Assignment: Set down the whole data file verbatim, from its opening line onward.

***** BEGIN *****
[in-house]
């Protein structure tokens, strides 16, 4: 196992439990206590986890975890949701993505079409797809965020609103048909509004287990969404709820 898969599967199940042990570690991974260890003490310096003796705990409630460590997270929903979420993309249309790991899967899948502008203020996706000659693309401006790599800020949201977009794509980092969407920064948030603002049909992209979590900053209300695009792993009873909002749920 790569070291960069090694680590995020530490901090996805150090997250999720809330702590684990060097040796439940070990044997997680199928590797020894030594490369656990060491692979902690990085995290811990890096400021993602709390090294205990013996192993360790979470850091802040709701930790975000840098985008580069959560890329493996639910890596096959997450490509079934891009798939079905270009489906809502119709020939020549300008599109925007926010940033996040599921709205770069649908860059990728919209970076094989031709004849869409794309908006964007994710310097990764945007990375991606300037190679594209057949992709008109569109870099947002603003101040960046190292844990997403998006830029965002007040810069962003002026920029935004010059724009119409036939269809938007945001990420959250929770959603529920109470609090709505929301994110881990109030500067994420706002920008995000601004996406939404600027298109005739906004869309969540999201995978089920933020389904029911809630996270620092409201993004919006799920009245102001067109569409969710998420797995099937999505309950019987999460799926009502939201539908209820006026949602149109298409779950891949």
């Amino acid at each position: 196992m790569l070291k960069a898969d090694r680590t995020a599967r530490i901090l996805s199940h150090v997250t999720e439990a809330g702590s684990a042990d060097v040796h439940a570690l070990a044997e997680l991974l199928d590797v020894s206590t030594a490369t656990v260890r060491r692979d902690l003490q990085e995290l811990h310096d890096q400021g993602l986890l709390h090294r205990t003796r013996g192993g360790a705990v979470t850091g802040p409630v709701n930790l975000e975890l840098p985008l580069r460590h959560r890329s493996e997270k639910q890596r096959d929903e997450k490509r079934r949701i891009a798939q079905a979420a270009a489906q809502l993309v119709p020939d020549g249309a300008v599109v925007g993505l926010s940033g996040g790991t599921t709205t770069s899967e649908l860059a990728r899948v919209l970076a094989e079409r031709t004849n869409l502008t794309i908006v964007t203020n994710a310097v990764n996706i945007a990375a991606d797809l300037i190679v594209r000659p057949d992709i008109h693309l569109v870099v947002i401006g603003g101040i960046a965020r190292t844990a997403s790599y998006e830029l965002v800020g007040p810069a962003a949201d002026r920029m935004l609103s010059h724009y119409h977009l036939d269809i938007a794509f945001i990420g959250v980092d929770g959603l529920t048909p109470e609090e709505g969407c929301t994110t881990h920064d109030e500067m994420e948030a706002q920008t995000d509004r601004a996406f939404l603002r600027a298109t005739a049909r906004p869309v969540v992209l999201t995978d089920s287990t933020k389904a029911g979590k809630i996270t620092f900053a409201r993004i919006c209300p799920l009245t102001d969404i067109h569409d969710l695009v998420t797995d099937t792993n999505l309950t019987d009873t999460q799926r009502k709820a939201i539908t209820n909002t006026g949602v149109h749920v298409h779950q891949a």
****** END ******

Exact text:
[in-house]
């Protein structure tokens, strides 16, 4: 196992439990206590986890975890949701993505079409797809965020609103048909509004287990969404709820 898969599967199940042990570690991974260890003490310096003796705990409630460590997270929903979420993309249309790991899967899948502008203020996706000659693309401006790599800020949201977009794509980092969407920064948030603002049909992209979590900053209300695009792993009873909002749920 790569070291960069090694680590995020530490901090996805150090997250999720809330702590684990060097040796439940070990044997997680199928590797020894030594490369656990060491692979902690990085995290811990890096400021993602709390090294205990013996192993360790979470850091802040709701930790975000840098985008580069959560890329493996639910890596096959997450490509079934891009798939079905270009489906809502119709020939020549300008599109925007926010940033996040599921709205770069649908860059990728919209970076094989031709004849869409794309908006964007994710310097990764945007990375991606300037190679594209057949992709008109569109870099947002603003101040960046190292844990997403998006830029965002007040810069962003002026920029935004010059724009119409036939269809938007945001990420959250929770959603529920109470609090709505929301994110881990109030500067994420706002920008995000601004996406939404600027298109005739906004869309969540999201995978089920933020389904029911809630996270620092409201993004919006799920009245102001067109569409969710998420797995099937999505309950019987999460799926009502939201539908209820006026949602149109298409779950891949």
């Amino acid at each position: 196992m790569l070291k960069a898969d090694r680590t995020a599967r530490i901090l996805s199940h150090v997250t999720e439990a809330g702590s684990a042990d060097v040796h439940a570690l070990a044997e997680l991974l199928d590797v020894s206590t030594a490369t656990v260890r060491r692979d902690l003490q990085e995290l811990h310096d890096q400021g993602l986890l709390h090294r205990t003796r013996g192993g360790a705990v979470t850091g802040p409630v709701n930790l975000e975890l840098p985008l580069r460590h959560r890329s493996e997270k639910q890596r096959d929903e997450k490509r079934r949701i891009a798939q079905a979420a270009a489906q809502l993309v119709p020939d020549g249309a300008v599109v925007g993505l926010s940033g996040g790991t599921t709205t770069s899967e649908l860059a990728r899948v919209l970076a094989e079409r031709t004849n869409l502008t794309i908006v964007t203020n994710a310097v990764n996706i945007a990375a991606d797809l300037i190679v594209r000659p057949d992709i008109h693309l569109v870099v947002i401006g603003g101040i960046a965020r190292t844990a997403s790599y998006e830029l965002v800020g007040p810069a962003a949201d002026r920029m935004l609103s010059h724009y119409h977009l036939d269809i938007a794509f945001i990420g959250v980092d929770g959603l529920t048909p109470e609090e709505g969407c929301t994110t881990h920064d109030e500067m994420e948030a706002q920008t995000d509004r601004a996406f939404l603002r600027a298109t005739a049909r906004p869309v969540v992209l999201t995978d089920s287990t933020k389904a029911g979590k809630i996270t620092f900053a409201r993004i919006c209300p799920l009245t102001d969404i067109h569409d969710l695009v998420t797995d099937t792993n999505l309950t019987d009873t999460q799926r009502k709820a939201i539908t209820n909002t006026g949602v149109h749920v298409h779950q891949a």